We are comparing the performance of various numerical methods that can be used to solve the Schrodinger's Equation for the Hydrogen Atom interacting with a strong laser pulse (too strong to use perturbation methods). When using discretization schemes for the radial part, it seems like most (all) people put the atom in a box, just chopping the radius off at some large value and solving for those basis sets. How does this compare with mapping the radial variable to a finite domain, and then discretizing that domain (in the process, throwing out most of the basis sets available)? Is there a reason nobody seems to do that?

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    $\begingroup$ The reason is probably that taking the box large enough will not influence the results at all for the given numerical accuracy, so nobody bothers with mapping the variable. However, a simple google search revealed for example this publication: dx.doi.org/10.1137/S1064827596301418 that deals with mapping the infinite domain to a finite interval. $\endgroup$ Commented Aug 17, 2012 at 18:10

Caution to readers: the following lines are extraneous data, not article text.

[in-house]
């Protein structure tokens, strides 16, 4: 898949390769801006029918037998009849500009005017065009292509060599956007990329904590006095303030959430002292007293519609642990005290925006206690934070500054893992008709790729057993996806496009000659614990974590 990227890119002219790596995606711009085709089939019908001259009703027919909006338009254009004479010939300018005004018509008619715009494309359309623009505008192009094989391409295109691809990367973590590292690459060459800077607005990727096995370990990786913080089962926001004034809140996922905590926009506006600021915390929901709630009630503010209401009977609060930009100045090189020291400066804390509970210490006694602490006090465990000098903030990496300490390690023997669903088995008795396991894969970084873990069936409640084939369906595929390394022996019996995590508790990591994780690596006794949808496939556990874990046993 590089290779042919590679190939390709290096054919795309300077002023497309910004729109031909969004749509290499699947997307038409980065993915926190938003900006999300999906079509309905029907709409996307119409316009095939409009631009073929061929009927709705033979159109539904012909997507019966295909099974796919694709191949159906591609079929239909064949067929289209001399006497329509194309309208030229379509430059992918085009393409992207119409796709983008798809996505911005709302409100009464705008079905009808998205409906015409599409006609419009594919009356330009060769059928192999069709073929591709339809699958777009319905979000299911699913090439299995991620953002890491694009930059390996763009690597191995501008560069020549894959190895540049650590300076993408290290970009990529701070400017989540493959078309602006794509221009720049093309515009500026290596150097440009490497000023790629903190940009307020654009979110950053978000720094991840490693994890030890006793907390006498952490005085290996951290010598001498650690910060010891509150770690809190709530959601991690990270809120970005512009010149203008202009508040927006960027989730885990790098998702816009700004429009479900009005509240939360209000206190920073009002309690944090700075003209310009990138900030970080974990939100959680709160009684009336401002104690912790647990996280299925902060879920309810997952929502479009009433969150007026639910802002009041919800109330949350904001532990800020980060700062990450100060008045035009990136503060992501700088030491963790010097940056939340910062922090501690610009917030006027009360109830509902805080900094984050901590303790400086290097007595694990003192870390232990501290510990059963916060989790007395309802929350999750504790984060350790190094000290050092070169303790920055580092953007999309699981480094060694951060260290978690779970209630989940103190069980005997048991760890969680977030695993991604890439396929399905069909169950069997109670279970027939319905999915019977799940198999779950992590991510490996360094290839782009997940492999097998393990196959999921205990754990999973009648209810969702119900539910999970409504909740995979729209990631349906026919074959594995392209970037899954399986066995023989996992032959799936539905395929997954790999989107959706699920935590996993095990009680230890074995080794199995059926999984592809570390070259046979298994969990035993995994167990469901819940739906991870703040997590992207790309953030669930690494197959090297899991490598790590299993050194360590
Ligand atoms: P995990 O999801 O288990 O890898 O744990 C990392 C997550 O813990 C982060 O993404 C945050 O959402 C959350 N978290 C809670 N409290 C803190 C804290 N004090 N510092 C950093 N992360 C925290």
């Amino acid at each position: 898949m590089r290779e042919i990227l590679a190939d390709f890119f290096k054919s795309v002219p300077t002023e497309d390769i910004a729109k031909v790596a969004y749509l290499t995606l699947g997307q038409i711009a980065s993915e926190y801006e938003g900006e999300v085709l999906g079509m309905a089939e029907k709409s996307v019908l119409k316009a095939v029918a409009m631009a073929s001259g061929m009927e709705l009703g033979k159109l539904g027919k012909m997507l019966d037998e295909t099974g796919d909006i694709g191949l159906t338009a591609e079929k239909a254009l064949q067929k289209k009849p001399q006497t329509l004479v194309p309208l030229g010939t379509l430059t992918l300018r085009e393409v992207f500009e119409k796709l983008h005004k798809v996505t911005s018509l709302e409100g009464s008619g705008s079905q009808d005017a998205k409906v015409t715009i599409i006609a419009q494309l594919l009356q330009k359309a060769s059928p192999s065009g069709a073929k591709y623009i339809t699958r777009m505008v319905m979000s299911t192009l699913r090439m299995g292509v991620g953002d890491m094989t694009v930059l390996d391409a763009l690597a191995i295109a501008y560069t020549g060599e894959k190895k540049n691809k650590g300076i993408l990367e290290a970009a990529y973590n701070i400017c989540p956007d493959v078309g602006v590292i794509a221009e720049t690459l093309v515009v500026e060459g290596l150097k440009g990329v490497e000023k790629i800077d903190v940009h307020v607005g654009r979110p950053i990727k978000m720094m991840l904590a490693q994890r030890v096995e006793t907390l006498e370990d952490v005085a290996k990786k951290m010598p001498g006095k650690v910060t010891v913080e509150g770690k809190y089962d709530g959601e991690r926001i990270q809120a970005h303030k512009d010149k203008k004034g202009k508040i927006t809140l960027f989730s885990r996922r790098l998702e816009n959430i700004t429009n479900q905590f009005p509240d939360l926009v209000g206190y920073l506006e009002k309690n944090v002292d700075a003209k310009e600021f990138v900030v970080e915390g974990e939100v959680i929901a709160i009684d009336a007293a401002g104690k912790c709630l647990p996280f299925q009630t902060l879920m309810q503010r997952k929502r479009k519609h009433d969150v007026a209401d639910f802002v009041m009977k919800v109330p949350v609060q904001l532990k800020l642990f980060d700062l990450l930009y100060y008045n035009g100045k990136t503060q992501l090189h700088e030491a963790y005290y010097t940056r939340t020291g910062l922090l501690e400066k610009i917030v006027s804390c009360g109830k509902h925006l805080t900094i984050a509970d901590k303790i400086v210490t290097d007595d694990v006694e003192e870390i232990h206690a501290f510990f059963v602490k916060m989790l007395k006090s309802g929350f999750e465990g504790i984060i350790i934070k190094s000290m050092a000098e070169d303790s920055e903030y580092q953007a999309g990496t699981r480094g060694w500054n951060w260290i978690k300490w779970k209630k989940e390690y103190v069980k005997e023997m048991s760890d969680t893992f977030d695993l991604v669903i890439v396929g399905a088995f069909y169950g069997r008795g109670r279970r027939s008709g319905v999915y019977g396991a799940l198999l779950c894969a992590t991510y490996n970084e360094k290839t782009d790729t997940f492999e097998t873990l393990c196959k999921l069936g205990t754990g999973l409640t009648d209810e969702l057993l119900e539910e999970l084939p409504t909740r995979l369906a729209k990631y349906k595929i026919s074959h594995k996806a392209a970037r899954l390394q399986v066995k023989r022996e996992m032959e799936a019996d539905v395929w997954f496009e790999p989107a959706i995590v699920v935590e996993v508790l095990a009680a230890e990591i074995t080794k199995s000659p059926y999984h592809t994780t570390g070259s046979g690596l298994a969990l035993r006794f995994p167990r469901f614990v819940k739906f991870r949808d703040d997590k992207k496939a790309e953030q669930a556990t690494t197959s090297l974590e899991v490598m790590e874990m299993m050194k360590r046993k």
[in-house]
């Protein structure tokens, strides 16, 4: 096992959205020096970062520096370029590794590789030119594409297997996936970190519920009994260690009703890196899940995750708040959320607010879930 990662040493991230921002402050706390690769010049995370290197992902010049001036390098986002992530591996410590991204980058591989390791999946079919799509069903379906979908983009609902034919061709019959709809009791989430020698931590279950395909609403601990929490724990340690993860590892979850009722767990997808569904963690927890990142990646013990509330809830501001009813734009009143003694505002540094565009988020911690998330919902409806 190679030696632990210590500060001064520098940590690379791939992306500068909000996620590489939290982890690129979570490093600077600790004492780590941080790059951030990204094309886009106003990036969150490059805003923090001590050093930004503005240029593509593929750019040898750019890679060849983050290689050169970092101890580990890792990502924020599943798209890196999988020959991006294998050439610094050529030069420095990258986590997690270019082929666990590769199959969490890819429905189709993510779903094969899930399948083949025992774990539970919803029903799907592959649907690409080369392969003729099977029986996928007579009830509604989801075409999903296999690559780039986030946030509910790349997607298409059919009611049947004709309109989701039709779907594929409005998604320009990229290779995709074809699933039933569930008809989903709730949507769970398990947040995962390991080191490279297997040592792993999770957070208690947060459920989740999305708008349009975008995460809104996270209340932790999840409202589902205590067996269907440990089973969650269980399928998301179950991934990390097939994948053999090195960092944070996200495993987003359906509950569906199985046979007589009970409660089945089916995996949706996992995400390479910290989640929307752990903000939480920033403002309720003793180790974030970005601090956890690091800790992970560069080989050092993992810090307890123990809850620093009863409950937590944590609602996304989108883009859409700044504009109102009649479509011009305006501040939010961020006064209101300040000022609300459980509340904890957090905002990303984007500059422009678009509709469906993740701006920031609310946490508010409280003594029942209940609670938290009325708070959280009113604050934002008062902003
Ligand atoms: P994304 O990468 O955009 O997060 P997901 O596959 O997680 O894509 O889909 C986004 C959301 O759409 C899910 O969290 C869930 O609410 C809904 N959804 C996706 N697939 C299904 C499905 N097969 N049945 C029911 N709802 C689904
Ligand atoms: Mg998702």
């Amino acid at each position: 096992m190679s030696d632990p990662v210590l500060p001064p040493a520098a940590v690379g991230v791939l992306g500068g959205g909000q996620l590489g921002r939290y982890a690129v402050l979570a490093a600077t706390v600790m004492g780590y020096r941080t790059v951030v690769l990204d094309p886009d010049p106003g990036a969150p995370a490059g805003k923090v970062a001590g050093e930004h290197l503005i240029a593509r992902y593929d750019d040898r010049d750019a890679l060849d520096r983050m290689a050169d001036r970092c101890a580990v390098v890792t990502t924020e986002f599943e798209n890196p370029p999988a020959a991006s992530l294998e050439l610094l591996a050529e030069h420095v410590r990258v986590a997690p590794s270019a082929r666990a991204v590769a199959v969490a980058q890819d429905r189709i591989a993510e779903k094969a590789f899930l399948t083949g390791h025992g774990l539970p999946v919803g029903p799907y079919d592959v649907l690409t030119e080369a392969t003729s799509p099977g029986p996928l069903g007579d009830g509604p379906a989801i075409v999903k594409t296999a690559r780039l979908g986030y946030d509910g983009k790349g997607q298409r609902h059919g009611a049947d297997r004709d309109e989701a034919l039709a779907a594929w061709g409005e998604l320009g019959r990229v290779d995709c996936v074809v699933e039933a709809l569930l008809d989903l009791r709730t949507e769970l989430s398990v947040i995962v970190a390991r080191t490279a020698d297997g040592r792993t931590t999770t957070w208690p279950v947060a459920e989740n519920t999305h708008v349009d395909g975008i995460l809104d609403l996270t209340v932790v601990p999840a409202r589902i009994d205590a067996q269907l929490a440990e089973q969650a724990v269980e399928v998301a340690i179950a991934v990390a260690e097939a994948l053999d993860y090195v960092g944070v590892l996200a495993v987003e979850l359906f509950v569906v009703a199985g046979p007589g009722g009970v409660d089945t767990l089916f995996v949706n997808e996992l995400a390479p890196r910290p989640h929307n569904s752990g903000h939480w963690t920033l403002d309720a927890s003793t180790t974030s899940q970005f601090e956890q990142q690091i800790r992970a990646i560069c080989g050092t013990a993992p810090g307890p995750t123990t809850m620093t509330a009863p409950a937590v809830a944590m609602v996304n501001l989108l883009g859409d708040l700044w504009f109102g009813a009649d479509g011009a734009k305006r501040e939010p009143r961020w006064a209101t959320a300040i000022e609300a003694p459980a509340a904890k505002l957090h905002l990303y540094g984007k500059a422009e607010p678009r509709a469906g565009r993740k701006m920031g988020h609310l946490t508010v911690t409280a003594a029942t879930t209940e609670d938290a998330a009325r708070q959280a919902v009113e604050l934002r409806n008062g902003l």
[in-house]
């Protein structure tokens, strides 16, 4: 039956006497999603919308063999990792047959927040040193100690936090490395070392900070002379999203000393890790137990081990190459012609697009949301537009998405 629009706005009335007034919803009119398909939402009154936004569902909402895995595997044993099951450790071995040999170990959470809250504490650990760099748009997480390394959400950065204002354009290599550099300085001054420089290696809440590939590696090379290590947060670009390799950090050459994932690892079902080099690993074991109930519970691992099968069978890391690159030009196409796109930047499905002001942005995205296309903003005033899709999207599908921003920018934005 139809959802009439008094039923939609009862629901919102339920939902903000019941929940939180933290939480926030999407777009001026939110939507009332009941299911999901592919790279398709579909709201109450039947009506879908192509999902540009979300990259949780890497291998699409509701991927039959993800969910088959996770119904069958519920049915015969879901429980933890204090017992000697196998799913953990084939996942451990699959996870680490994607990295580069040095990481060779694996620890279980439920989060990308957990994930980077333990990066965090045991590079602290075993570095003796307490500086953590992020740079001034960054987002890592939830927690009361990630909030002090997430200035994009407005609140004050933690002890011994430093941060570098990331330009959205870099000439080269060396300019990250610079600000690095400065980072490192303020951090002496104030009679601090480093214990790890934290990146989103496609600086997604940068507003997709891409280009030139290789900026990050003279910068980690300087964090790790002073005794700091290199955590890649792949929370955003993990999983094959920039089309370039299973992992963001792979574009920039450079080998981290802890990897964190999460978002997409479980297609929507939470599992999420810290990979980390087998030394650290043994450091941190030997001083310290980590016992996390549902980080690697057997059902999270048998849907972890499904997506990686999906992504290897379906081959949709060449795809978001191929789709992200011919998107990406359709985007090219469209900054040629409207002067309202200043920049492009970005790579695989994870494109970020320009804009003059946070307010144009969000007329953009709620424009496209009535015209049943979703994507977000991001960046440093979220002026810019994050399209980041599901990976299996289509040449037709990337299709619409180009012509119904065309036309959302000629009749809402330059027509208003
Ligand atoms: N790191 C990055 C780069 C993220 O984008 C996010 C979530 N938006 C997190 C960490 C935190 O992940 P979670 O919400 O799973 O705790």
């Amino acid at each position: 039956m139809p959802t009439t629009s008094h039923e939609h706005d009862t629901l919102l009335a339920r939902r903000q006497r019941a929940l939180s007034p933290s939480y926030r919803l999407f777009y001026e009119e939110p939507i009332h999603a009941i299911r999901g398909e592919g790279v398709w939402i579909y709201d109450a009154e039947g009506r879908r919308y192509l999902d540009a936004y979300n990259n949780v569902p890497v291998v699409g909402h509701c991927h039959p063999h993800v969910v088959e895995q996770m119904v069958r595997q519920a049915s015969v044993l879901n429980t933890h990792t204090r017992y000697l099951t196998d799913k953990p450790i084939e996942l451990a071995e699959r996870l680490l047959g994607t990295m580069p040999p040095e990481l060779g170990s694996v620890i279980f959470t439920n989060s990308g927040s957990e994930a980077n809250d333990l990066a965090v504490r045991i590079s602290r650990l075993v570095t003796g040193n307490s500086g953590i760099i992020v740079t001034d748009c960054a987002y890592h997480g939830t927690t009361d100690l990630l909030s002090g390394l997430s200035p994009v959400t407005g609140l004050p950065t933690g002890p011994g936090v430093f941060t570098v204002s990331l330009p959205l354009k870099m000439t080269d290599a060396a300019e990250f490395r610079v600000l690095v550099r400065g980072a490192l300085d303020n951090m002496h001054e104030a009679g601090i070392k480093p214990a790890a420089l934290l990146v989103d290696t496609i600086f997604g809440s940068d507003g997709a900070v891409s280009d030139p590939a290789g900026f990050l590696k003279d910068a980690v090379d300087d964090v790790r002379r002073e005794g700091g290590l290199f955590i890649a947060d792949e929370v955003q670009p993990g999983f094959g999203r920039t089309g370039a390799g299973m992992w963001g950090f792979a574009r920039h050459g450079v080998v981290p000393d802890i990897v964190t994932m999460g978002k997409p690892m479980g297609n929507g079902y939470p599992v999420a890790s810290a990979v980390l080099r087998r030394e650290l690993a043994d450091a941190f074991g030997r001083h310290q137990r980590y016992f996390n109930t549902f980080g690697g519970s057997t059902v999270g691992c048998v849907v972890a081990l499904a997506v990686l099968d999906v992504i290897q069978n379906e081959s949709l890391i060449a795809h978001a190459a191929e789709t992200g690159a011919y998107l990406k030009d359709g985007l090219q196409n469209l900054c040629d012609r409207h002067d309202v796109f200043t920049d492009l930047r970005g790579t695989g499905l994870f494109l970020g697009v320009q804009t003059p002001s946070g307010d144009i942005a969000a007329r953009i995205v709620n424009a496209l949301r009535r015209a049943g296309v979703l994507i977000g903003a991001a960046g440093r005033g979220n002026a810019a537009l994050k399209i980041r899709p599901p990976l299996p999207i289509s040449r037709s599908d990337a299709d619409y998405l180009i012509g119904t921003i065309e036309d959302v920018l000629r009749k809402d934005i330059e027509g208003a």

• $\begingroup$ What is the functional form of the pulse? I don't see why this can't be solved nearly analytically. $\endgroup$ Commented Oct 5, 2012 at 1:41
  • $\begingroup$ @Jeff: The pulse is likely too short to use Flouquet methods, and even if they could be used I suspect that the OP is interested in other species besides the H-atom. $\endgroup$
    – Dan
    Commented Oct 6, 2012 at 1:05

1 Answer 1


Baker et al. proposed such a mapping for a radial grid for atomic & molecular electronic structure computations in 1994. It is still used in modern electronic structure codes, e.g. FHI-AIMS uses them, as described in a recent paper.

Even with such a mapping, the same problems still remains: if something interesting should happen beyound the outermost grid point, you will miss it. However, these mappings do have the advantage that the grid can be systematically improved toward the inclusion of distant grid points. (This is explained in section 4.1 of the recent FHI-AIMS paper).


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